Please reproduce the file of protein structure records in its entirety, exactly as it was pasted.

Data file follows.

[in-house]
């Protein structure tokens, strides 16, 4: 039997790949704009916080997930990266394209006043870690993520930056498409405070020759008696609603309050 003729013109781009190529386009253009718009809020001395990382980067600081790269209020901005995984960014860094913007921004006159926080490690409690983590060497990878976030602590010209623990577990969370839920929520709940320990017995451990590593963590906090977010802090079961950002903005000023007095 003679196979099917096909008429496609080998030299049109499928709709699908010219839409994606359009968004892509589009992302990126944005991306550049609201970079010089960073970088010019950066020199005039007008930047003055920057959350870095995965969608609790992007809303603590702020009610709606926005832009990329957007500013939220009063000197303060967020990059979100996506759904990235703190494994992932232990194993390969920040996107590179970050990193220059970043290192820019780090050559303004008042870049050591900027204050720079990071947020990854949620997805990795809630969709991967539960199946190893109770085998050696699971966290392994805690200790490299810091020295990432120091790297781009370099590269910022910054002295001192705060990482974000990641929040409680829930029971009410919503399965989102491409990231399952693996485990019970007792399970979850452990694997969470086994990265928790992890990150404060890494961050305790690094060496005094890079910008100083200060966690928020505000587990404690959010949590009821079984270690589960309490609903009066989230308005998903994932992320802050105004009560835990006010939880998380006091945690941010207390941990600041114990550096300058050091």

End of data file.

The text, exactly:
[in-house]
């Protein structure tokens, strides 16, 4: 039997790949704009916080997930990266394209006043870690993520930056498409405070020759008696609603309050 003729013109781009190529386009253009718009809020001395990382980067600081790269209020901005995984960014860094913007921004006159926080490690409690983590060497990878976030602590010209623990577990969370839920929520709940320990017995451990590593963590906090977010802090079961950002903005000023007095 003679196979099917096909008429496609080998030299049109499928709709699908010219839409994606359009968004892509589009992302990126944005991306550049609201970079010089960073970088010019950066020199005039007008930047003055920057959350870095995965969608609790992007809303603590702020009610709606926005832009990329957007500013939220009063000197303060967020990059979100996506759904990235703190494994992932232990194993390969920040996107590179970050990193220059970043290192820019780090050559303004008042870049050591900027204050720079990071947020990854949620997805990795809630969709991967539960199946190893109770085998050696699971966290392994805690200790490299810091020295990432120091790297781009370099590269910022910054002295001192705060990482974000990641929040409680829930029971009410919503399965989102491409990231399952693996485990019970007792399970979850452990694997969470086994990265928790992890990150404060890494961050305790690094060496005094890079910008100083200060966690928020505000587990404690959010949590009821079984270690589960309490609903009066989230308005998903994932992320802050105004009560835990006010939880998380006091945690941010207390941990600041114990550096300058050091």